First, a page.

City Grows: Urban Oasis in Upper Lawrenceville
The first and only plant I’ve ever owned was a cactus by the name of Chunk. An accessory in my college dorm room, Chunk was cared for about as much as you’d expect any 18-year-old to nurture a cactus. Still, the spiny plant persisted, enduring six-plus years of my abuse. Or, at least, what I thought was abuse. One summer, I took a proactive stand for Chunk’s health. I watered the cactus more, gave it more sunlight, changed its soil often. Then, it died.
“You probably loved it too much,” Patty Logan tells me. “That’s what I tell everyone who says they’ve killed plants.”
Logan is the owner and founder of City Grows: one of Pittsburgh’s greenest hideouts. For me, her expertise comes roughly two years too late — but for those currently in pursuit of a green thumb, there’s no better starting point than an organic urban garden shop.
When she opened City Grows on Upper Lawrenceville’s 52nd block in 2014, Logan’s intentions were immediately clear. Her shop would contain exclusively natural, sustainable products — from the plants themselves to the locally made candles, preserves, and teas she keeps in stock.
“Everything in here is certified organic, and we recycle everything,” she says. “We want to do things the right way.”
Though she resides in rural Murrysville, Pa., Logan recognizes that the bulk of her customers dwell within the city. Accordingly, the shop’s green life is optimized to accommodate urban gardeners, from size to sunlight needs. “All of our things here can grow in these old row houses with no light,” she says. “Everything grows well in the shade. At the most, even under my grow lights here, I water them every three weeks to a month. At the most.”
Minimal light, minimal water, minimal effort. Suddenly, plant care in the city sounds doable. Especially when you factor in any number of City Grows’ free classes — terrarium, garden planning, seed starting, small-space gardening classes, and more — all taught by Logan and the occasional guest speaker.
To give you some background, the Lifespace crew visited City Grows for the first time last winter, when bonsais, air plants, succulents, and cacti were thriving. Given the snow on the sidewalks, Logan’s foliage-filled space was a rather unexpected change of scenery. How, exactly, does a garden like that exist in the midst of an East Coast winter?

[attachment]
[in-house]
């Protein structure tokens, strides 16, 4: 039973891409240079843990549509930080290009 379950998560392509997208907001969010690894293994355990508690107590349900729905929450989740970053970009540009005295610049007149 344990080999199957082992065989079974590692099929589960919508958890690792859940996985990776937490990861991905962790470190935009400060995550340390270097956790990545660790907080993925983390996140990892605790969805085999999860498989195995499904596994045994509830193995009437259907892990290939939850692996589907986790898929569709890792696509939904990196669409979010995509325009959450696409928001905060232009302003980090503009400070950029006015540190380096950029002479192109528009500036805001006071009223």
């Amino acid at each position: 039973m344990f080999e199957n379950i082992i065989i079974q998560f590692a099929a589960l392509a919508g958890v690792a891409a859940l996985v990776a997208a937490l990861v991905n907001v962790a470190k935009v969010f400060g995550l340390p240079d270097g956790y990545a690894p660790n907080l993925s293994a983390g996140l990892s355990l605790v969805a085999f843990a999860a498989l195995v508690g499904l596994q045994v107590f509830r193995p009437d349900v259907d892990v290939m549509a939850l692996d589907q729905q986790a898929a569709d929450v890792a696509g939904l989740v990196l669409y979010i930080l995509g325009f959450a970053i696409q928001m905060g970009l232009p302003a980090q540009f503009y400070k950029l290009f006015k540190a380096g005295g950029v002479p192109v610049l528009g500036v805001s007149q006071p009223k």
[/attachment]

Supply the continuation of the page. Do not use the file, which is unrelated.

“You do it all indoors and under grow lights,” explains Logan. “My husband and I have a greenhouse at our home. We live out in the country, so we have a lot of space. I do a lot of growing on my own, but I also have two local growers that are certified [to grow] organic also. We’re the only place you can find potted herbs in the middle of winter.”
It’s springtime now, which means that City Grows’ outdoor courtyard is flourishing. A permanent fixture at the back of the shop, the small garden boasts tomatoes, peppers, and “all kinds of seedlings.” Says Logan, “People now know to go back there and know where everything is, so they just go pick it out. We also carry all of the pots and everything they need.”
A seasoned gardener herself, Logan says that Lawrenceville was the first and only neighborhood she considered launching a business in. As it turns out, she’s a real estate veteran, and a wise one at that. A woman after our own hearts.
“I actually chose [Lawrenceville] before I even found this particular spot,” Logan says of her Butler Street space. “And that’s because there’s so much advancement in urban gardening going on in the area.
“The young folks that moved in here are really going back to the roots. They’re doing their own gardens, they’re raising chickens, they’re keeping bees. They’re doing all kinds of cool stuff.”
This shift in the neighborhood’s demographic is recent, but rapid. In the past year, Lawrenceville has welcomed a slew of new businesses and residents to its community, and continues to make local headlines for its redevelopment and real estate efforts. In particular, Upper Lawrenceville, or the 10th Ward, has seen dramatically positive changes in very little time.
In August 2014, when City Grows opened, Logan recalls a business strip all-too different than what we see now. “You know, I was down here in the Twilight Zone by myself since I got here,” she says. “It seems like years. There was no one else storefront-wise who was open besides me. And then, when Mauramori [Cafe, formerly at 5202 Butler] closed, there was no one here but me. But it’s so nice now that everybody’s moved into the 10th Ward again.”
As City Grows’ home base continues to grow and develop, we’ve got a feeling the down-to-earth urban oasis — and its lively inventory — will be doing the same.
City Grows / 5208 Butler Street, Upper Lawrenceville / 412.781.2082
↑ Sold year-round and made locally, City Grows’ dried wreaths are entirely edible, from garlic bulbs to chili peppers. “If you hang them in the kitchen, you can cook with them,” says Logan.